After murdering both his wife and mother, serial sniper Charles Whitman ascended to the observation deck at Austin's University of Texas tower killing fourteen people and injuring thirty-one others during a ninety-minute shooting spree. He was eventually shot and killed himself after a civilian and two police officers stormed the tower and overpowered him.
Media icon Walt Disney, who turned the whimsical cartoon world of Mickey Mouse and Donald Duck into a million dollar a year entertainment empire, died of cancer at the age of sixty-five. The pioneering animator had produced the first fully animated motion picture and had invented the original concept of theme parks with his final masterpiece, Disneyland in California.
The first U.S. manned space flights, Gemini 8 thru 12, were launched in preparation for man's eventual trip to the moon. Following the pioneering Mercury program and preceding the Apollo missions, Gemini flights were specifically developed to learn how to maneuver a spacecraft into orbit and rendezvous with other docking vehicles.
On July 29th, Mickey Mantle hit his four-hundred ninety-fourth homerun off of Chicago White Sox ace Bruce Howard moving himself ahead of fellow Yankee Lou Gehrig for sixth place on the all-time list. Teammate Al Downing sweetened the deal with a clutch 2-1 performance on the mound.
Baltimore Orioles slugger "Boog" Powell astonished the crowd at Fenway Park after hitting not one, not two, but three, opposite-field homers OVER the "Green Monster" on the way to a 4-3, victory in which he totaled thirteen bases himself. Powell would also go on to become the first player ever to appear in the Little League World Series as well as the Major League version.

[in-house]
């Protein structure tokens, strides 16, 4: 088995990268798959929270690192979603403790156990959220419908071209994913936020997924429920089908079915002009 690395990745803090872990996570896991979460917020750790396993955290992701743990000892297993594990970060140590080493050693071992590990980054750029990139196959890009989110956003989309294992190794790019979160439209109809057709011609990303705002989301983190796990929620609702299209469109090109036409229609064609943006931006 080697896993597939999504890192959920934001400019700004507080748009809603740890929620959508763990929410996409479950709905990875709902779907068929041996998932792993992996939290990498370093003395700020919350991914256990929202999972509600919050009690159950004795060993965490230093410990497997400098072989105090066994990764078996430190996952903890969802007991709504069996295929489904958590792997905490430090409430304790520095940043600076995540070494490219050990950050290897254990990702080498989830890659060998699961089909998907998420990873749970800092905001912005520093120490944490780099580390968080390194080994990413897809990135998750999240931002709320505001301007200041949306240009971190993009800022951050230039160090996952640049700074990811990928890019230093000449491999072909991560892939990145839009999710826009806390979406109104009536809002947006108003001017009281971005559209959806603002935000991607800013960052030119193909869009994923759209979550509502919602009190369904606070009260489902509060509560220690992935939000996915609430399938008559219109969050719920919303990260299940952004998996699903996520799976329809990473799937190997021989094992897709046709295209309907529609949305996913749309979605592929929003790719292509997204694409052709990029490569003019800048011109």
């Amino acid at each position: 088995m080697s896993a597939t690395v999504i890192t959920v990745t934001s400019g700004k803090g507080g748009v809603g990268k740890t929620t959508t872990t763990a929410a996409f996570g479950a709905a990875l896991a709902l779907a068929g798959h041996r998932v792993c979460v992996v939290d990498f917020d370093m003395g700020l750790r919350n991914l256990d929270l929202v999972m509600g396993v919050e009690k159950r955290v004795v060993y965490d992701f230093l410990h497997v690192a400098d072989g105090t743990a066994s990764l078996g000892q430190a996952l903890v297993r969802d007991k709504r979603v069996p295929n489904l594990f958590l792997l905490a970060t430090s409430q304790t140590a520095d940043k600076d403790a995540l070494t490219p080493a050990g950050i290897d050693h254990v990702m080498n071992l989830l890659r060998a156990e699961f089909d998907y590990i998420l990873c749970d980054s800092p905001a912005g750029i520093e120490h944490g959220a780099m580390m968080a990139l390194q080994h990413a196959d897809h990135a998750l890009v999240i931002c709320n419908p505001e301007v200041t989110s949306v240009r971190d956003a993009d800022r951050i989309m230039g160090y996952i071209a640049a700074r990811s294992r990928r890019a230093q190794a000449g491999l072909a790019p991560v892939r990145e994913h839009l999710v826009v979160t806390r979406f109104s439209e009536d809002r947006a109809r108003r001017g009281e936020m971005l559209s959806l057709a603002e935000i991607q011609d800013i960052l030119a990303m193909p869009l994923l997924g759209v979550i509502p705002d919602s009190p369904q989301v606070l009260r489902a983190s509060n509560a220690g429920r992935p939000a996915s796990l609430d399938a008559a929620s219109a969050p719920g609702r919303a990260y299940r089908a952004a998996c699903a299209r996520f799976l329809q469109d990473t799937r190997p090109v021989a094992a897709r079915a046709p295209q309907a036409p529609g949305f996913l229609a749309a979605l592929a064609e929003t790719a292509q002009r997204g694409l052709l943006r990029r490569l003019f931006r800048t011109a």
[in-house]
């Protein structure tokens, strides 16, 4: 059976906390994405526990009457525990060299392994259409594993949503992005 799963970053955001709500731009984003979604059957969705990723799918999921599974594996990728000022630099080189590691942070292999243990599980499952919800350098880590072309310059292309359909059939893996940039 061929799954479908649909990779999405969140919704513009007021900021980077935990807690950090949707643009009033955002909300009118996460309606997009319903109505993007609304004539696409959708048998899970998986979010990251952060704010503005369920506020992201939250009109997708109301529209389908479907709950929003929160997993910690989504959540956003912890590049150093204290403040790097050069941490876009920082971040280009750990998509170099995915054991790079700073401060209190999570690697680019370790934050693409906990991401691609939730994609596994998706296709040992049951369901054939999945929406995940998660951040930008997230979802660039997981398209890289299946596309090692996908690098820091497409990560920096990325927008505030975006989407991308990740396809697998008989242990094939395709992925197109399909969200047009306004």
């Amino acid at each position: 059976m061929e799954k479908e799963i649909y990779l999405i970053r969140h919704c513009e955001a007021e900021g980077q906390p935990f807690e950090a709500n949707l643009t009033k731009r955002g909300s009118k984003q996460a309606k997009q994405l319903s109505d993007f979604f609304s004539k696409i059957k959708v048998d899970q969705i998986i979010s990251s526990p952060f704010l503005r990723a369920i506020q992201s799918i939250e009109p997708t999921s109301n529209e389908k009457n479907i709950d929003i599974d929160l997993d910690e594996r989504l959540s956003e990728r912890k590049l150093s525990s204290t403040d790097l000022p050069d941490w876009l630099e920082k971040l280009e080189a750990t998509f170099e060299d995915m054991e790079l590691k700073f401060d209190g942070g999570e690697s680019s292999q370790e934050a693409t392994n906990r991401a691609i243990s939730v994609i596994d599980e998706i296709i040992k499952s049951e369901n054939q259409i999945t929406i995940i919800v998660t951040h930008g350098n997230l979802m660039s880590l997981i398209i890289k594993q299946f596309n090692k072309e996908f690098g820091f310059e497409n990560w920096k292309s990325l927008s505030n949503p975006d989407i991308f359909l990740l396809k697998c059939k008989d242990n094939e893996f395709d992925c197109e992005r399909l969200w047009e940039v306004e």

Teammate Frank Robinson was unanimously voted as the American League MVP becoming the first player to win the title in both the American and National Leagues since the Baseball Writers Association took it over in 1931. Robinson, who also won the American League Triple Crown, was also voted most valuable player in 1961 as a member of the Cincinnati Reds.
Tony Cloninger, of the recently transplanted Atlanta Braves, became the first National League pitcher to ever hit two grand-slams in a single game during a July 3rd, 17-3 triumph over the San Francisco Giants. Cloninger's first slam came off of rival pitcher Bob Priddy in the first, and then in the fourth he added another off of Ray Sadecki.
Willie Mays moved up to #2 (behind Babe Ruth) on the all-time list with his five-hundred thirty-fifth career home run, off of Ray Washburn, as the San Francisco Giants topped the St. Louis Cardinals 4-3 on August 17th.
On October 2nd, Sandy Koufax tallied his last Major League victory with a 6-3 win over the Philadelphia Phillies for the National League pennant. The Los Angeles Dodgers ace completed his twelve-year career with an amazing 165-87 record with a 2.76 ERA, forty shutouts and two-thousand three-hundred ninety-six strikeouts. Koufax also held the National League single-season strikeout record with three-hundred eighty-two K's (1965) and compiled an astounding 0.95 ERA in World Series starts.
Major League Baseball's first African-American umpire, Emmett Ashford made his debut on Opening Day as the American League's Washington Senators lost to the visiting Cleveland Indians 5-2.
Ted Williams used a portion of his Hall of Fame induction speech to plead for the inclusion of Negro League players including Satchel Paige and Josh Gibson into the Baseball Hall of Fame.
The infield at Houston's Astrodome became the first to be replaced by the new experimental surface known as "Astroturf". In the first game ever to be played on the artificial grass, the visiting Los Angeles Dodgers prevailed over the home team 6-3.
Dan Topping sold his remaining shares of interest in the New York Yankees to the Columbia Broadcasting System (CBS) for a reported $1.4 million dollars. In the end, the television dynasty paid a total of $14 million for total control of the franchise. Topping initially looked to come out on top in the deal as three days later, only four-hundred thirteen fans showed up at Yankee Stadium for a game against the Chicago White Sox.
"Probably the most dramatic change in pitching I've observed in my years in baseball has been the disappearance of the knockdown or brushback pitch. This is why record numbers of home runs are flying out of ballparks, why earned run averages are soaring, and why there are so few twenty game winners in the majors." - Frank Robinson
Hitting Statistics League Leaderboard
Pitching Statistics League Leaderboard
Emmett Ashford became the first black umpire on April 11, 1966 when he worked an American League game: Indians at Senators 5-2.